IT NEVER HURTS TO BE REMINDED of the need for humility. We tend to fall back on transactional relationships and rule-based leadership. Edgar Schein and Peter Schein call this Level 1 based leadership.
What they advocate in Humble Leadership is moving to and developing an organizational culture based on Level 2 relationships. That is relationships that are intentionally personal, cooperative, and trusting.
Level 2 relationships come naturally with friends and family, but no so much at work. Level 2 relationships come about by seeing others as a whole person and not just as someone filling a role at the moment. It’s being able to say in actions and words, “I want to get to know you better so that we can trust each other in getting our jibs done better.”
In my own work, it’s not uncommon to see people who would tell you that relationships are important to them, shift into Level 1 transactional relationships with the people they are working with. Transactional relationships can somehow make us feel like we are serious and getting down to business by avoiding all of the relationship stuff. Not to mention, it’s just easier to avoid the hard work of developing trust and openness with another person or team. But it comes at a cost. As they describe it, Humble Leadership is about “building relationships that get the job done and that avoid the indifference, manipulation, or, worse, lying and concealing that so often arise in work relationships.”
Much of our work life occurs at Level 1 because the services, stores, hospitals, and businesses we deal with are organized bureaucratically to deal with us at that level. This is typically the source of our dissatisfaction with bureaucracies. We don’t like being treated so impersonally, especially at work.
“Evolving the managerial culture from Level 1 to Level 2 is the defining task for Humble Leadership.” The authors suggest that to move from Level 1 to Level 2 relationships, we need to personize our relationships at work. By that, they mean getting to know them as a whole person by minimizing subordination so that we “emphasize collaboration, joint responsibility, and your own willingness to help them succeed.” One of the best ways to get that started is by learning together “because in that context the boss and the employee can give each other direct feedback and suggestions on how he work could be done better.”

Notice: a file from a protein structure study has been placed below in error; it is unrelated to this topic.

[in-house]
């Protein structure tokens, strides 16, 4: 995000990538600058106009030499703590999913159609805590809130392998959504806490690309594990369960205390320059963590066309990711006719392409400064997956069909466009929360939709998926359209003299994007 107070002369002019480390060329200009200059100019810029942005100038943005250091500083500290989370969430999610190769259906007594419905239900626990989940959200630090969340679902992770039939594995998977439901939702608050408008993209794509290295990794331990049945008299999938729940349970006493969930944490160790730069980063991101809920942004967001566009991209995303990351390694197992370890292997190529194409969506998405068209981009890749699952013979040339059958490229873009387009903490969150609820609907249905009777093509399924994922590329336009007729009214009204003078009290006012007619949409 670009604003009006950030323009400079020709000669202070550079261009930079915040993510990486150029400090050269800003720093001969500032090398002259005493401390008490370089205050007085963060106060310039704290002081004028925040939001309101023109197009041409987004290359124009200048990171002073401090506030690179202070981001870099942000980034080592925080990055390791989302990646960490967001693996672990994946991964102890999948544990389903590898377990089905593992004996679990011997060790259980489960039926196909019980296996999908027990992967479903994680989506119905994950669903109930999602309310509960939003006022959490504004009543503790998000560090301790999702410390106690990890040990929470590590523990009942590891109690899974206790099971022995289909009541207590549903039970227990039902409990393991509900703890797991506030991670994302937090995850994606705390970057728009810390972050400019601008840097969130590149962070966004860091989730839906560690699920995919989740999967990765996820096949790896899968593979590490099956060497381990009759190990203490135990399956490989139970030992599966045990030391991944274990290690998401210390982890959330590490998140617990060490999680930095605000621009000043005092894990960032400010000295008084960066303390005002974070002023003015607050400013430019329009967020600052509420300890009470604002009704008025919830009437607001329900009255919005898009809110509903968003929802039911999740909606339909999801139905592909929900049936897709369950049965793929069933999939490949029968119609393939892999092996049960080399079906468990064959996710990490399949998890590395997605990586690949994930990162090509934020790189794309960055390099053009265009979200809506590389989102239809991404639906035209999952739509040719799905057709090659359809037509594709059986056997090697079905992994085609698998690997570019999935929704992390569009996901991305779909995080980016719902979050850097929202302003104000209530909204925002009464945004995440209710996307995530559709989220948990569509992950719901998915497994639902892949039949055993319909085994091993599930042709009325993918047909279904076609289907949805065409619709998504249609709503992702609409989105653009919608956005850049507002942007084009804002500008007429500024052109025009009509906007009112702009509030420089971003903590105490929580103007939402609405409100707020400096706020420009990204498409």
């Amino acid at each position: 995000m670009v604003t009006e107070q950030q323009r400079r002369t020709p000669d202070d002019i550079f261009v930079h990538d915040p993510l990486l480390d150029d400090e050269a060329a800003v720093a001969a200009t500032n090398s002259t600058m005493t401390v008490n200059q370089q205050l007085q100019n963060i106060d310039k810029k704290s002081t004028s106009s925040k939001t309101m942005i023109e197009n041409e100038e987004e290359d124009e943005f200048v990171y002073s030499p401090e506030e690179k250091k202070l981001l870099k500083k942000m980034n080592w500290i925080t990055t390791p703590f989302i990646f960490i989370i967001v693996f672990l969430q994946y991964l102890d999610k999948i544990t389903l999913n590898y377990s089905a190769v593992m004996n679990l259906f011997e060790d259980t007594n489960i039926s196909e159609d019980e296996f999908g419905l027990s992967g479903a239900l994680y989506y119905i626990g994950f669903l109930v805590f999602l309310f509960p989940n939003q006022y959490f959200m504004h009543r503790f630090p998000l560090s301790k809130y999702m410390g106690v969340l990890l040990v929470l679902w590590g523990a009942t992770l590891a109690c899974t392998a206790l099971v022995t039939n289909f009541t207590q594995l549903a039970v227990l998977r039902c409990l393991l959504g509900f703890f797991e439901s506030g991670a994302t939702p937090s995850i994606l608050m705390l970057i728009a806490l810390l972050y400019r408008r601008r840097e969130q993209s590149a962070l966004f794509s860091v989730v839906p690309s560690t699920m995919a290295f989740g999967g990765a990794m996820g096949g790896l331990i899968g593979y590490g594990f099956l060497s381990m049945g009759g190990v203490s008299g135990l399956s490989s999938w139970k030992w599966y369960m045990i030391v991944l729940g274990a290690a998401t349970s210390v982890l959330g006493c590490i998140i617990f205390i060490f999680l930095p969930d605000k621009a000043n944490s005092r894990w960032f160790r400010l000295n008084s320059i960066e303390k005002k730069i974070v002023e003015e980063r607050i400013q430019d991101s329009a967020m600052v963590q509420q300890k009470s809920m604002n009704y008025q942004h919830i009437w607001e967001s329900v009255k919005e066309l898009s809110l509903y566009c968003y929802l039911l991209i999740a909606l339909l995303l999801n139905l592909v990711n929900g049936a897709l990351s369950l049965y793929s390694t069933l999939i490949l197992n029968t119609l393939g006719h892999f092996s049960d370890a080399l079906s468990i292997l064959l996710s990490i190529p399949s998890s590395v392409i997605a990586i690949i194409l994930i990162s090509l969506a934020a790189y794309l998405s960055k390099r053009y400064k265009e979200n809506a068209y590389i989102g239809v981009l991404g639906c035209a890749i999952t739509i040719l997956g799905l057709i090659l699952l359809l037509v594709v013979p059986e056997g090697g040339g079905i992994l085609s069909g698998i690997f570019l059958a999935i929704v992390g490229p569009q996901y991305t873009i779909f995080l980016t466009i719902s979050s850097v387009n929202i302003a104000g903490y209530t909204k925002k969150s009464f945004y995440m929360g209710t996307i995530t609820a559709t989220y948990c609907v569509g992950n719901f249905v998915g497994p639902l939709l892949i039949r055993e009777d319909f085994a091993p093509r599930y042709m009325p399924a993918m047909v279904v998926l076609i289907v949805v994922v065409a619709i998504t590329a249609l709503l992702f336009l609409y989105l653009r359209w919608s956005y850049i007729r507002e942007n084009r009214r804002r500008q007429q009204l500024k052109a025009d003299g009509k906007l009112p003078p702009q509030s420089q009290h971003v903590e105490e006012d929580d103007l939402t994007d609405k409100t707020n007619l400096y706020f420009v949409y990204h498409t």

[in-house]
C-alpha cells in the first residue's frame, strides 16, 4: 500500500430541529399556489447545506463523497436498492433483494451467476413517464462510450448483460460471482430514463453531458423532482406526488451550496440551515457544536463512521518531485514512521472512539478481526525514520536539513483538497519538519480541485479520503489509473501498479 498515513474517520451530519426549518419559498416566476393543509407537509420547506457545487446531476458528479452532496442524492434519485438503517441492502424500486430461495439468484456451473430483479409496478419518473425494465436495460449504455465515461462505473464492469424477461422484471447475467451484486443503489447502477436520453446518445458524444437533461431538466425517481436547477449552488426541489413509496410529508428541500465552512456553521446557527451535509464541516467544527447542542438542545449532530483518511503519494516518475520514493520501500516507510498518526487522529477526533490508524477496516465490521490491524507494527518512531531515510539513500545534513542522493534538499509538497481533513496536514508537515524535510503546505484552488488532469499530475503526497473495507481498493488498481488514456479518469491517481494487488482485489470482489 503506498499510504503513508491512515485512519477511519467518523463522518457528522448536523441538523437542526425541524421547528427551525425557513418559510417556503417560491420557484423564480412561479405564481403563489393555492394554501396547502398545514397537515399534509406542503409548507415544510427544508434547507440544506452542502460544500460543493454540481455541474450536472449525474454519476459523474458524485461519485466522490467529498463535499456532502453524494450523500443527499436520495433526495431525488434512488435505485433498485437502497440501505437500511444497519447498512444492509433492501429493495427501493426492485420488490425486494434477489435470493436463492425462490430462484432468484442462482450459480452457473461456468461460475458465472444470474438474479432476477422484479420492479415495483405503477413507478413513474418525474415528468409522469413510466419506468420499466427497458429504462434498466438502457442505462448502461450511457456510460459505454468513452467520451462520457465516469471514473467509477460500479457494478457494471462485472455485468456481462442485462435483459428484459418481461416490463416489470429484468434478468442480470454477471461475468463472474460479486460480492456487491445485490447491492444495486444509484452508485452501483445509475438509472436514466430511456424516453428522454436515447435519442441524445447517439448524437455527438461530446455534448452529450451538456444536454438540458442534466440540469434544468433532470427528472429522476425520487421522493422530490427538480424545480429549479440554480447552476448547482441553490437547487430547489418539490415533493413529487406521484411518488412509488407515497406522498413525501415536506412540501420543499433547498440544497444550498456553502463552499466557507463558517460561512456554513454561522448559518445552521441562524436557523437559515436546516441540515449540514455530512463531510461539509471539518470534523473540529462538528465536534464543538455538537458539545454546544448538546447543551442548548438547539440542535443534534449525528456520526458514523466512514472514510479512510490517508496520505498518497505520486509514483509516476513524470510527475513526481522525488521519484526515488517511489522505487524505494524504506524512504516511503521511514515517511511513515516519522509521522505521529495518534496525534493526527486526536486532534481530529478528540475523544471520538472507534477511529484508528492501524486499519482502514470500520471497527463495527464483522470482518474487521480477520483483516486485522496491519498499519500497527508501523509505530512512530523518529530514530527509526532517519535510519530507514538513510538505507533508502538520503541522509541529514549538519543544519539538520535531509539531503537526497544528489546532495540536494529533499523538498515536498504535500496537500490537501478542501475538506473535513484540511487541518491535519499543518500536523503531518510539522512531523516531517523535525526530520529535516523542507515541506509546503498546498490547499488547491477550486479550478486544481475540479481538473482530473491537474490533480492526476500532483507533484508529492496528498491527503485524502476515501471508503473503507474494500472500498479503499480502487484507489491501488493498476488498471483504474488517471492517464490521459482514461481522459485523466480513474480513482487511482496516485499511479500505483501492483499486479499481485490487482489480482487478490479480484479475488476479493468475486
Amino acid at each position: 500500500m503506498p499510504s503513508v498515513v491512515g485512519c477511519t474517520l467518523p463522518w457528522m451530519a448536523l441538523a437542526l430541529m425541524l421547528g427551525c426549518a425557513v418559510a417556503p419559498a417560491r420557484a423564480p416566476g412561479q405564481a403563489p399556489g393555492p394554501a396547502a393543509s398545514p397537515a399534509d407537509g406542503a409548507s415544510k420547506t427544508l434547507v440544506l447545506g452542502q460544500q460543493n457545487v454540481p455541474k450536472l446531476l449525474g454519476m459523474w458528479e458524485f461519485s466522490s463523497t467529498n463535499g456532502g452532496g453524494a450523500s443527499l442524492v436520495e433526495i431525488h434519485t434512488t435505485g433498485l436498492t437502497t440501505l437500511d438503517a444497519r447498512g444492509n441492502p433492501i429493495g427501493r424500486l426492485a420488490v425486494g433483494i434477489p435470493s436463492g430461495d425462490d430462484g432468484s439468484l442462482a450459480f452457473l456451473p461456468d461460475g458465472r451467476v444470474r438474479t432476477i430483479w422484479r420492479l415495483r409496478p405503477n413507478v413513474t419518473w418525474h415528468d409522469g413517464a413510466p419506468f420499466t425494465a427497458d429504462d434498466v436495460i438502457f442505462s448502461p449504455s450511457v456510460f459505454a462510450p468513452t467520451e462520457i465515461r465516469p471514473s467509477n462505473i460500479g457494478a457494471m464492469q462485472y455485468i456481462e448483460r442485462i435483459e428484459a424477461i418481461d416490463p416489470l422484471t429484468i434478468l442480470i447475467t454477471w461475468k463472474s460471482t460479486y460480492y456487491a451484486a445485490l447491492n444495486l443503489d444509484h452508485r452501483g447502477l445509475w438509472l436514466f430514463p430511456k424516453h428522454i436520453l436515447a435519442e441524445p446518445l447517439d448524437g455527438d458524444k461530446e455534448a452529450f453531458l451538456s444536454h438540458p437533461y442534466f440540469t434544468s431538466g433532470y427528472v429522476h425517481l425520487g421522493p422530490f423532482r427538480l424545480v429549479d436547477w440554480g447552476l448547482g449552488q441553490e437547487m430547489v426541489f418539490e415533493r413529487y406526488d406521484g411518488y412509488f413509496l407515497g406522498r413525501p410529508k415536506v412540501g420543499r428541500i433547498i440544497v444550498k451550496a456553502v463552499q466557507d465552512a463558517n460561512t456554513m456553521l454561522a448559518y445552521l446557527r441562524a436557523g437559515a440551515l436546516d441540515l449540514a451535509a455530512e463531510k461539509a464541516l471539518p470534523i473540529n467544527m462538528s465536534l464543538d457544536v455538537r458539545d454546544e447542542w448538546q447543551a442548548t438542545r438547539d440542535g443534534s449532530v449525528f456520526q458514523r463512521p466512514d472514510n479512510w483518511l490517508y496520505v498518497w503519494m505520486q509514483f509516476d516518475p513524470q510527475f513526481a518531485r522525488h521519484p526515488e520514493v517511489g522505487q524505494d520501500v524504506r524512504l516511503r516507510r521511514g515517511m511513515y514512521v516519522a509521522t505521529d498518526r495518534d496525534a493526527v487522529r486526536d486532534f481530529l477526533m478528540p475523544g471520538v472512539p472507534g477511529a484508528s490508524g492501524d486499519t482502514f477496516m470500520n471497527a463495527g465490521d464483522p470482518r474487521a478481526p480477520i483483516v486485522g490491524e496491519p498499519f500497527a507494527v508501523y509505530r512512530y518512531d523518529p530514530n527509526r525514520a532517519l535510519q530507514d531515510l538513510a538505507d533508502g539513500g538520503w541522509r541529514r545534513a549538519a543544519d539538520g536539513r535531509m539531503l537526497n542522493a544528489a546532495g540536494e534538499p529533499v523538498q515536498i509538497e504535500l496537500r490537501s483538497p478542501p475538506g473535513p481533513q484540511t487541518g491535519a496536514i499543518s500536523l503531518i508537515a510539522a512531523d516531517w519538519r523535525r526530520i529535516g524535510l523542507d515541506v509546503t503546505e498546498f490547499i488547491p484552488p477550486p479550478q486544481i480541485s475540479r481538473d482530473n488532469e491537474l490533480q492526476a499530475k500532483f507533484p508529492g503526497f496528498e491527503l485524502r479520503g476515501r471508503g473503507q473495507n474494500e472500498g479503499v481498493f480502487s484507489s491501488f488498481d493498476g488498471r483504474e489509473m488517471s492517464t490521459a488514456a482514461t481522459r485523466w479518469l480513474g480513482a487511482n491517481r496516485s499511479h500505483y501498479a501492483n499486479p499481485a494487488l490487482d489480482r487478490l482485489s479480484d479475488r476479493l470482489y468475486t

In a Level 2 workgroup Humble Leadership emerges by enabling whoever has pertinent information or expertise to speak up and improve whatever the group is seeking to accomplish.
The process of creating and maintaining Level 2 relationships requires a learning mindset, cooperative attitudes, and skills in interpersonal and group dynamics.
The Heroic leader will no longer be the leader with all of the answers, going it alone to forge a new future. The leader of the future will need to be humble, cooperative, and open. Leadership will be expressed as “we together.”
At the end of the book, there are exercises to help you shift from Level 1 relationships to Level 2 relationships.
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Since 1980, Michael McKinney has been the president of LeadershipNow to encourage you to develop the leader in you — to become an active participant in shaping your future and the future of others. In 1980 he also founded M2 Communications as a way to manufacture and develop tools to improve your performance and enjoyment of life through the use of educational web sites, articles and multimedia presentations. He is also the publisher of Foundations Magazine—a personal development e-zine—and is the president of the CenturyOne Foundation—a non-profit organization that promotes biblical archaeology, historical and biblical research, lectures and publications on subjects pertaining to the time of the first century C.E./A.D.
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